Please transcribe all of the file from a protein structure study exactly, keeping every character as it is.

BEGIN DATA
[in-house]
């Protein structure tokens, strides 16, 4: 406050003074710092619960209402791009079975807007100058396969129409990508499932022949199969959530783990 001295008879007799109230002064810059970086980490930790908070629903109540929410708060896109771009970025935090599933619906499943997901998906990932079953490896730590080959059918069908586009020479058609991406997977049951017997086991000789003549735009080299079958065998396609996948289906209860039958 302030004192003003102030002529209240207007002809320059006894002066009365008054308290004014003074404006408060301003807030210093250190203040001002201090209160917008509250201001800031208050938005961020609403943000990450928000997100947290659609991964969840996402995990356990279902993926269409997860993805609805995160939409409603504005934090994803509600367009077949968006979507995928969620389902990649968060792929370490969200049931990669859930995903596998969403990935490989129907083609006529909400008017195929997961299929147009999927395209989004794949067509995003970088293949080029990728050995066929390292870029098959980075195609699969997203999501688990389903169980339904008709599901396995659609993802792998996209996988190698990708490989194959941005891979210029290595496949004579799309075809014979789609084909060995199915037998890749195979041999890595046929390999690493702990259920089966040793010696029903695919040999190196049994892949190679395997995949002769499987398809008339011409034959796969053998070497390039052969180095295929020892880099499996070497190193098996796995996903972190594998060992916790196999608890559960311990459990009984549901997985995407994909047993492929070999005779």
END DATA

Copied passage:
[in-house]
């Protein structure tokens, strides 16, 4: 406050003074710092619960209402791009079975807007100058396969129409990508499932022949199969959530783990 001295008879007799109230002064810059970086980490930790908070629903109540929410708060896109771009970025935090599933619906499943997901998906990932079953490896730590080959059918069908586009020479058609991406997977049951017997086991000789003549735009080299079958065998396609996948289906209860039958 302030004192003003102030002529209240207007002809320059006894002066009365008054308290004014003074404006408060301003807030210093250190203040001002201090209160917008509250201001800031208050938005961020609403943000990450928000997100947290659609991964969840996402995990356990279902993926269409997860993805609805995160939409409603504005934090994803509600367009077949968006979507995928969620389902990649968060792929370490969200049931990669859930995903596998969403990935490989129907083609006529909400008017195929997961299929147009999927395209989004794949067509995003970088293949080029990728050995066929390292870029098959980075195609699969997203999501688990389903169980339904008709599901396995659609993802792998996209996988190698990708490989194959941005891979210029290595496949004579799309075809014979789609084909060995199915037998890749195979041999890595046929390999690493702990259920089966040793010696029903695919040999190196049994892949190679395997995949002769499987398809008339011409034959796969053998070497390039052969180095295929020892880099499996070497190193098996796995996903972190594998060992916790196999608890559960311990459990009984549901997985995407994909047993492929070999005779």